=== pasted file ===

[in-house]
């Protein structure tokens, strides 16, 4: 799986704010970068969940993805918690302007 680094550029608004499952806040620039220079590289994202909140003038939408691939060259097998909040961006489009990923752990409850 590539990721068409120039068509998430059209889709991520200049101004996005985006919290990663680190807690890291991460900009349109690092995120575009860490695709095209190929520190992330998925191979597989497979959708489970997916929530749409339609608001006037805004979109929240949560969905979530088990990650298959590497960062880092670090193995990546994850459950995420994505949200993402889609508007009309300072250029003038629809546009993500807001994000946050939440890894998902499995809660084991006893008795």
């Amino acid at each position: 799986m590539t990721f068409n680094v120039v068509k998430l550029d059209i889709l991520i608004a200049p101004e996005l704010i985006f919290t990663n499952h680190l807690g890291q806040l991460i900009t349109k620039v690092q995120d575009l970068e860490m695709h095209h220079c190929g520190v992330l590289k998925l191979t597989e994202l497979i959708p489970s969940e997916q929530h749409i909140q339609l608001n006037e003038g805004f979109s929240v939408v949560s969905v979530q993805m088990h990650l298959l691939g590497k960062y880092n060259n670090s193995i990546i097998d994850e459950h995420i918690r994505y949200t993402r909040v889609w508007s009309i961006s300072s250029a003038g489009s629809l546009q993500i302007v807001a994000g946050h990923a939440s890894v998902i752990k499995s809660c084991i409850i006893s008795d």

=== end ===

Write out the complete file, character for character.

[in-house]
């Protein structure tokens, strides 16, 4: 799986704010970068969940993805918690302007 680094550029608004499952806040620039220079590289994202909140003038939408691939060259097998909040961006489009990923752990409850 590539990721068409120039068509998430059209889709991520200049101004996005985006919290990663680190807690890291991460900009349109690092995120575009860490695709095209190929520190992330998925191979597989497979959708489970997916929530749409339609608001006037805004979109929240949560969905979530088990990650298959590497960062880092670090193995990546994850459950995420994505949200993402889609508007009309300072250029003038629809546009993500807001994000946050939440890894998902499995809660084991006893008795």
């Amino acid at each position: 799986m590539t990721f068409n680094v120039v068509k998430l550029d059209i889709l991520i608004a200049p101004e996005l704010i985006f919290t990663n499952h680190l807690g890291q806040l991460i900009t349109k620039v690092q995120d575009l970068e860490m695709h095209h220079c190929g520190v992330l590289k998925l191979t597989e994202l497979i959708p489970s969940e997916q929530h749409i909140q339609l608001n006037e003038g805004f979109s929240v939408v949560s969905v979530q993805m088990h990650l298959l691939g590497k960062y880092n060259n670090s193995i990546i097998d994850e459950h995420i918690r994505y949200t993402r909040v889609w508007s009309i961006s300072s250029a003038g489009s629809l546009q993500i302007v807001a994000g946050h990923a939440s890894v998902i752990k499995s809660c084991i409850i006893s008795d």